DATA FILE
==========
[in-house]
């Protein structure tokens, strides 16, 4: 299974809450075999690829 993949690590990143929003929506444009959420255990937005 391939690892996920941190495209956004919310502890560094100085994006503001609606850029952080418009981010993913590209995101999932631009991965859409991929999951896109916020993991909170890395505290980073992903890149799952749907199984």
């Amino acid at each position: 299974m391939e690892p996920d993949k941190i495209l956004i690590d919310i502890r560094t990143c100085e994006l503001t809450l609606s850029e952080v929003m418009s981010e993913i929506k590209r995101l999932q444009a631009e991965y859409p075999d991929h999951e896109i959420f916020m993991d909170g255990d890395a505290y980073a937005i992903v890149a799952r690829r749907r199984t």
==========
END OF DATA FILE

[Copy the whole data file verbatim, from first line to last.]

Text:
[in-house]
């Protein structure tokens, strides 16, 4: 299974809450075999690829 993949690590990143929003929506444009959420255990937005 391939690892996920941190495209956004919310502890560094100085994006503001609606850029952080418009981010993913590209995101999932631009991965859409991929999951896109916020993991909170890395505290980073992903890149799952749907199984």
């Amino acid at each position: 299974m391939e690892p996920d993949k941190i495209l956004i690590d919310i502890r560094t990143c100085e994006l503001t809450l609606s850029e952080v929003m418009s981010e993913i929506k590209r995101l999932q444009a631009e991965y859409p075999d991929h999951e896109i959420f916020m993991d909170g255990d890395a505290y980073a937005i992903v890149a799952r690829r749907r199984t």